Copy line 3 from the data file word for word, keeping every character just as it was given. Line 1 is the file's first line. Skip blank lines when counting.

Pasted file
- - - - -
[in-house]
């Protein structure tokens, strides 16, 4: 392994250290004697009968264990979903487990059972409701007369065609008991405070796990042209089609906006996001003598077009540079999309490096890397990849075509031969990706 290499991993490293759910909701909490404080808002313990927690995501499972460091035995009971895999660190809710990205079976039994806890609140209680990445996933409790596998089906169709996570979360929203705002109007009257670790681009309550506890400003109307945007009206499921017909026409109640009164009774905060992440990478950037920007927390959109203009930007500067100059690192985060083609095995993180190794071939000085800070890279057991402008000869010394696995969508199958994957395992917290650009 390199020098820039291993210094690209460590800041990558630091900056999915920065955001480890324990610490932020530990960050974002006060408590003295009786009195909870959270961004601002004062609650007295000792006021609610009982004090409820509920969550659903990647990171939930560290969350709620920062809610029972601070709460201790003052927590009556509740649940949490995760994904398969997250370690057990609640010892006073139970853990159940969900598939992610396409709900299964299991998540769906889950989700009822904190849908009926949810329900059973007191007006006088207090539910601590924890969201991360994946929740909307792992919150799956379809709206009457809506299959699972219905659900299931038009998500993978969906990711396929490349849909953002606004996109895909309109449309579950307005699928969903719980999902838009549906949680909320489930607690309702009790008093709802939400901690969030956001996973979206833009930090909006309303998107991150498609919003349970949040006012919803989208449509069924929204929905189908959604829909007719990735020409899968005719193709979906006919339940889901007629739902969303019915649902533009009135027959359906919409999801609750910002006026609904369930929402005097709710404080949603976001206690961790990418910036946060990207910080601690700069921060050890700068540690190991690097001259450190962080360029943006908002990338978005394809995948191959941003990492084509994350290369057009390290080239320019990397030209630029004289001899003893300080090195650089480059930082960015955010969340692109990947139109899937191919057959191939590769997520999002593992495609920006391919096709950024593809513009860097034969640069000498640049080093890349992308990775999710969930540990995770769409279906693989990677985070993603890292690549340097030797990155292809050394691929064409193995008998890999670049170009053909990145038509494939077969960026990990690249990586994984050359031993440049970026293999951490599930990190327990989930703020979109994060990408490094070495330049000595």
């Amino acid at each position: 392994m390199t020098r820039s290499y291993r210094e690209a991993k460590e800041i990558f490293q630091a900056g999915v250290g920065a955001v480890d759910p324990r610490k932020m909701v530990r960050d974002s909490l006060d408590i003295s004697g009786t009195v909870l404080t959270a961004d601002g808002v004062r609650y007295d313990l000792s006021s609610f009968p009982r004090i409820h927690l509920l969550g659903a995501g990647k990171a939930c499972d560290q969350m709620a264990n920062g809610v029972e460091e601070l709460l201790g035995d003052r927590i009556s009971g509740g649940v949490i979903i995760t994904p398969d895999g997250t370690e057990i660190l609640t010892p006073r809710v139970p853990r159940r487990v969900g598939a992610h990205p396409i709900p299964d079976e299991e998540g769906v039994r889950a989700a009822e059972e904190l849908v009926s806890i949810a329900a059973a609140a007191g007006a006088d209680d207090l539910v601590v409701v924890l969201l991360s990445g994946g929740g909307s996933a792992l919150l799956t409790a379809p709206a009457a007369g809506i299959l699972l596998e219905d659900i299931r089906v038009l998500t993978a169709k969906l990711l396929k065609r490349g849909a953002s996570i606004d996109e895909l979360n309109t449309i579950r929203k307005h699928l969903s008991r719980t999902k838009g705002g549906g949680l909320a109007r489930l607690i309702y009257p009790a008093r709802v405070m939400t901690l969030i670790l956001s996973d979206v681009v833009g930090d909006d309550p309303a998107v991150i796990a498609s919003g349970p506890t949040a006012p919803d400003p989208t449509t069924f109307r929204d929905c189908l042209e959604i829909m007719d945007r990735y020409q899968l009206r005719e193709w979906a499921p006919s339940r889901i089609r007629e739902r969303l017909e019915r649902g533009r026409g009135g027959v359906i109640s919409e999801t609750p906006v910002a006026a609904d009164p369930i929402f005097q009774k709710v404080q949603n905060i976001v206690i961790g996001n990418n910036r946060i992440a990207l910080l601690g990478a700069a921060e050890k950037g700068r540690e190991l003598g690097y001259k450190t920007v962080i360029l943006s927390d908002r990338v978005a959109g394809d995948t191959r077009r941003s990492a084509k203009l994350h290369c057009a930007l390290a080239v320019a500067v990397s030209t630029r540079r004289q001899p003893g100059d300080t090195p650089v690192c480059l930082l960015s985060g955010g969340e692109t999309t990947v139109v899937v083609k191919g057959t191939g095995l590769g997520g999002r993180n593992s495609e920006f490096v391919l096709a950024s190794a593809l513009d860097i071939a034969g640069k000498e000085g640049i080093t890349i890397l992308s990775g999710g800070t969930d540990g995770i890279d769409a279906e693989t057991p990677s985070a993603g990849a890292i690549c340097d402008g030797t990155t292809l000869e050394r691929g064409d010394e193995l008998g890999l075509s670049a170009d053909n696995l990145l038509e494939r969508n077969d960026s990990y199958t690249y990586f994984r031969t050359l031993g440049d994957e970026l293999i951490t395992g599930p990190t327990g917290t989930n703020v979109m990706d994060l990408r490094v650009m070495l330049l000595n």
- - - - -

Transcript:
């Amino acid at each position: 392994m390199t020098r820039s290499y291993r210094e690209a991993k460590e800041i990558f490293q630091a900056g999915v250290g920065a955001v480890d759910p324990r610490k932020m909701v530990r960050d974002s909490l006060d408590i003295s004697g009786t009195v909870l404080t959270a961004d601002g808002v004062r609650y007295d313990l000792s006021s609610f009968p009982r004090i409820h927690l509920l969550g659903a995501g990647k990171a939930c499972d560290q969350m709620a264990n920062g809610v029972e460091e601070l709460l201790g035995d003052r927590i009556s009971g509740g649940v949490i979903i995760t994904p398969d895999g997250t370690e057990i660190l609640t010892p006073r809710v139970p853990r159940r487990v969900g598939a992610h990205p396409i709900p299964d079976e299991e998540g769906v039994r889950a989700a009822e059972e904190l849908v009926s806890i949810a329900a059973a609140a007191g007006a006088d209680d207090l539910v601590v409701v924890l969201l991360s990445g994946g929740g909307s996933a792992l919150l799956t409790a379809p709206a009457a007369g809506i299959l699972l596998e219905d659900i299931r089906v038009l998500t993978a169709k969906l990711l396929k065609r490349g849909a953002s996570i606004d996109e895909l979360n309109t449309i579950r929203k307005h699928l969903s008991r719980t999902k838009g705002g549906g949680l909320a109007r489930l607690i309702y009257p009790a008093r709802v405070m939400t901690l969030i670790l956001s996973d979206v681009v833009g930090d909006d309550p309303a998107v991150i796990a498609s919003g349970p506890t949040a006012p919803d400003p989208t449509t069924f109307r929204d929905c189908l042209e959604i829909m007719d945007r990735y020409q899968l009206r005719e193709w979906a499921p006919s339940r889901i089609r007629e739902r969303l017909e019915r649902g533009r026409g009135g027959v359906i109640s919409e999801t609750p906006v910002a006026a609904d009164p369930i929402f005097q009774k709710v404080q949603n905060i976001v206690i961790g996001n990418n910036r946060i992440a990207l910080l601690g990478a700069a921060e050890k950037g700068r540690e190991l003598g690097y001259k450190t920007v962080i360029l943006s927390d908002r990338v978005a959109g394809d995948t191959r077009r941003s990492a084509k203009l994350h290369c057009a930007l390290a080239v320019a500067v990397s030209t630029r540079r004289q001899p003893g100059d300080t090195p650089v690192c480059l930082l960015s985060g955010g969340e692109t999309t990947v139109v899937v083609k191919g057959t191939g095995l590769g997520g999002r993180n593992s495609e920006f490096v391919l096709a950024s190794a593809l513009d860097i071939a034969g640069k000498e000085g640049i080093t890349i890397l992308s990775g999710g800070t969930d540990g995770i890279d769409a279906e693989t057991p990677s985070a993603g990849a890292i690549c340097d402008g030797t990155t292809l000869e050394r691929g064409d010394e193995l008998g890999l075509s670049a170009d053909n696995l990145l038509e494939r969508n077969d960026s990990y199958t690249y990586f994984r031969t050359l031993g440049d994957e970026l293999i951490t395992g599930p990190t327990g917290t989930n703020v979109m990706d994060l990408r490094v650009m070495l330049l000595n």